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Dr. Andrew Rynne

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I am an epileptic and am under the care of

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Dr. Bonnie Berger-Durnbaugh

General & Family Physician

Practicing since :1991

Answered : 2927 Questions

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Posted on Sat, 19 Jan 2019 in Brain and Spine
Question: I am an epileptic and am under the care of a neurologist who prescribes me alprazolam and clonazepam—she cannot see me for two weeks and I am SO OUT. I also take adderall and I am trying to find a doctor online who can see through e-scribe that I take these meds, I am due for them, and kindly prescribe me a two week supply. I am so screwed! And if that doctor is a fan of sleeping, so am I (although my neurologist thinks that after the same small dosage for three years I should knock out at night juuuuuust fine.) A narcotic is not necessary.
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Answered by Dr. Bonnie Berger-Durnbaugh 1 hour later
Brief Answer:
Suggestions

Detailed Answer:
Hello and Welcome,

I can understand your plight, and you are not the first person to be in this position. The problem is that all of the meds you listed are controlled substances, and in the current climate, there will be no legitimate doctors who will be willing to do this. They would be risking their DEA license and worse for prescribing controlled substances online to a patient they have no history with.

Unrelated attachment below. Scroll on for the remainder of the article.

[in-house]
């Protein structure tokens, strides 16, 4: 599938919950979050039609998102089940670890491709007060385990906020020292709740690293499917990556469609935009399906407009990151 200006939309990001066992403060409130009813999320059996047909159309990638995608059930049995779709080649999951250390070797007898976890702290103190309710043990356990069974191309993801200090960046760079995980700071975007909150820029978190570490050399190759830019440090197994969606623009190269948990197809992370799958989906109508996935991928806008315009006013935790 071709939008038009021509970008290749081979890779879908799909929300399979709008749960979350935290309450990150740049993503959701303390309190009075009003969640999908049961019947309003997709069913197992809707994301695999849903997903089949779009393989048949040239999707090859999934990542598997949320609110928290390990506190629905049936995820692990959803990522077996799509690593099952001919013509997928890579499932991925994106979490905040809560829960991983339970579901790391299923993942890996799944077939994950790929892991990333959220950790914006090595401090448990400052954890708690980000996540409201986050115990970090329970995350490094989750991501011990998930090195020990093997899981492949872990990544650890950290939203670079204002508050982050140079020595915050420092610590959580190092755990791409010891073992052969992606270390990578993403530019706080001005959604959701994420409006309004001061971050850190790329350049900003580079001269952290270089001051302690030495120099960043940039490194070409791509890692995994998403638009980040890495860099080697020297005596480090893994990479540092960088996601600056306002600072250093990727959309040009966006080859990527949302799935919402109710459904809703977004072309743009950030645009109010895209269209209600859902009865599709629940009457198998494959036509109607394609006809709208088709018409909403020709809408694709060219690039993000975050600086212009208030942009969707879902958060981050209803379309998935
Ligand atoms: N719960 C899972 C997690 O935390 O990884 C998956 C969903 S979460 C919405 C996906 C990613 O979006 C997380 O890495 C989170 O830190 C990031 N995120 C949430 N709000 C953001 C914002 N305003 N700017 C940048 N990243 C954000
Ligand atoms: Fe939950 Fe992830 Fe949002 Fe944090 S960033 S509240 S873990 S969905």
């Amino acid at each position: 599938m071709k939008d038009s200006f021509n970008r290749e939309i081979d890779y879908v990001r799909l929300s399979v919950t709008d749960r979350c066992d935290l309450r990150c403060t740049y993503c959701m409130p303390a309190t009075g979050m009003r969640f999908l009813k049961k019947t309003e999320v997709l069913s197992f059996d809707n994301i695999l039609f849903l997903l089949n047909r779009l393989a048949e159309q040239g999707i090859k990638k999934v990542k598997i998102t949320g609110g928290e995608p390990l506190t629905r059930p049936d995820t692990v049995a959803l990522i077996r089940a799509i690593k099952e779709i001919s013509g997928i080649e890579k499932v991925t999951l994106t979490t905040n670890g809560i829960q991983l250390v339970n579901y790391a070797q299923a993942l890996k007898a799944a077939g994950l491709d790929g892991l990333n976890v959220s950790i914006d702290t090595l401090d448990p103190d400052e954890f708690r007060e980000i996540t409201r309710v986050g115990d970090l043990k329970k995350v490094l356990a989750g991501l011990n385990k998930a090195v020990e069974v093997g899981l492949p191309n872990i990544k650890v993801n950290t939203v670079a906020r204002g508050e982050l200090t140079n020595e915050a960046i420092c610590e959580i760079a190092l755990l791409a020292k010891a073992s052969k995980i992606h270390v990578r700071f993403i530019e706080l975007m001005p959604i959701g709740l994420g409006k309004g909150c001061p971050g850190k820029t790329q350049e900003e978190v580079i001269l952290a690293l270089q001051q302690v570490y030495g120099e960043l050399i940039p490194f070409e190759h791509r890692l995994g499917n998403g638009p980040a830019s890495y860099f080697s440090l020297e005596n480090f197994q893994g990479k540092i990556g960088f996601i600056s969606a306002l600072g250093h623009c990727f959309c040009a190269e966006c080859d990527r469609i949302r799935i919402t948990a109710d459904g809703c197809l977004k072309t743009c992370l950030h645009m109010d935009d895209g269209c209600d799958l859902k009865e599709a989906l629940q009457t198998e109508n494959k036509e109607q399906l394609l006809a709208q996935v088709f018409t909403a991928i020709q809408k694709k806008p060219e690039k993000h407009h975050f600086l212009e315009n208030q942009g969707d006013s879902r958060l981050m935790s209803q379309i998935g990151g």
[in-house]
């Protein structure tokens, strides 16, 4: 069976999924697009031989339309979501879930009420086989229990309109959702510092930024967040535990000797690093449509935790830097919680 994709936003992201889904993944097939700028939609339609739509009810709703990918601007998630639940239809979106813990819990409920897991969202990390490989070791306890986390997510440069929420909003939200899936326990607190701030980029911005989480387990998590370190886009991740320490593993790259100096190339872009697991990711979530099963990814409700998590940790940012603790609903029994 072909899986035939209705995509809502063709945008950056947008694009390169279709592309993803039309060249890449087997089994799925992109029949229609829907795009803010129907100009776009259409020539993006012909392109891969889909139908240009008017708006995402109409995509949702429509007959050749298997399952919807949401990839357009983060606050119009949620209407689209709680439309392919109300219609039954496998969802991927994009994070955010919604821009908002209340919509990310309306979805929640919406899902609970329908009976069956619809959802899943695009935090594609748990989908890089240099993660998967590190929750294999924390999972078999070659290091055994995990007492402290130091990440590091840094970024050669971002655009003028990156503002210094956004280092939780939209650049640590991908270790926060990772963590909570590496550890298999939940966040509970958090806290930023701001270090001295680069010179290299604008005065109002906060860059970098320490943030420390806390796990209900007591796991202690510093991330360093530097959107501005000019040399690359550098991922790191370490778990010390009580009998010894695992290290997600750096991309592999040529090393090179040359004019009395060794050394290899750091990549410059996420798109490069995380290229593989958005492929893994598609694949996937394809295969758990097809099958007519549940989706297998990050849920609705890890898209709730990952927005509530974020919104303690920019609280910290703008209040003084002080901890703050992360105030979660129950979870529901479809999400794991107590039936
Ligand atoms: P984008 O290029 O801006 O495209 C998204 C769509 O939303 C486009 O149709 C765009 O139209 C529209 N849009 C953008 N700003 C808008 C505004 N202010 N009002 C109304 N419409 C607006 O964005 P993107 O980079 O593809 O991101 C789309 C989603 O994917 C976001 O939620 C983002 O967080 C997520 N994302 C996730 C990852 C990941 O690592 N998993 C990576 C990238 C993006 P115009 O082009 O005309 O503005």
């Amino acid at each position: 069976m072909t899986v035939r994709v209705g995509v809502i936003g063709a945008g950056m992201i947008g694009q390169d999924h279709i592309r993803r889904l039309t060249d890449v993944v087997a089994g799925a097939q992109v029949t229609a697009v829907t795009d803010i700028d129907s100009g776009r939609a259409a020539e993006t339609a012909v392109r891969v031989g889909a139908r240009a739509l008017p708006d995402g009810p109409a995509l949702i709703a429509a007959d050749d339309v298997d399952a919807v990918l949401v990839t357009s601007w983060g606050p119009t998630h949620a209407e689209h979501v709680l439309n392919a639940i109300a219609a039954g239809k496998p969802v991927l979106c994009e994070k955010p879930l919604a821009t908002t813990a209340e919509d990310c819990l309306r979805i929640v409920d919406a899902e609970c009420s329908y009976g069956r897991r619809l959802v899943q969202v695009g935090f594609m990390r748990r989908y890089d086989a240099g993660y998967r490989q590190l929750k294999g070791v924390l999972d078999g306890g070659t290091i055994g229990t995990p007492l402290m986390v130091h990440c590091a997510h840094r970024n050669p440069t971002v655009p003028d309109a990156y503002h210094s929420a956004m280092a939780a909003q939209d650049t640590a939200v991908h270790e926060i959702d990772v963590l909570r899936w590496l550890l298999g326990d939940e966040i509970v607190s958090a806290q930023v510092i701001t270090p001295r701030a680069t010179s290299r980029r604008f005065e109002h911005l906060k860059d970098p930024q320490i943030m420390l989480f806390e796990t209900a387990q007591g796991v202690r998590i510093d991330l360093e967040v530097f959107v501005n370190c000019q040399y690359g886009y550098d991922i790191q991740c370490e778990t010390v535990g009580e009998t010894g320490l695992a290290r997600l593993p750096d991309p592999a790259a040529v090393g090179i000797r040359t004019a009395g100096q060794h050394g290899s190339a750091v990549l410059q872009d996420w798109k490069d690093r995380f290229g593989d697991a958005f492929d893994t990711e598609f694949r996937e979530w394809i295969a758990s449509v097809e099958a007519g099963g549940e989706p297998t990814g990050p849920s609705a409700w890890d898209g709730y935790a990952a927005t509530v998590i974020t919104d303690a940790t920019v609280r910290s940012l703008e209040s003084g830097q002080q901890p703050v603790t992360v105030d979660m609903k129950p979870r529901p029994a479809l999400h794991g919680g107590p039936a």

However, there are definitely things you can do:
1. Call your neurologist's office. If he/she is out, there will be a contact number for a neurologist covering for your neurologist's practice. They will prescribe what you have been taking until your own neurologist can see you.

2. If for some extreme reason you can't reach your neurologist or those covering for him or her, contact your primary care physician. Your primary care doctor will know that you have epilepsy and most likely also have a record of what the neurologist has been prescribing. Even if they don't have a record of it, they can call the pharmacy you have been getting these filled from, which will have a record of the dose, etc and renew the prescriptions for 2 weeks.

3. If all else fails, you can go in to an urgent care clinic and explain the situation. They are used to situations like this and will refill your rxs long enough for you to see your neurologist.

I hope this helps, and good luck to you. Don't withdraw suddenly as that will put you at risk of seizures, but take actions as detailed above.
Above answer was peer-reviewed by : Dr. Nagamani Ng
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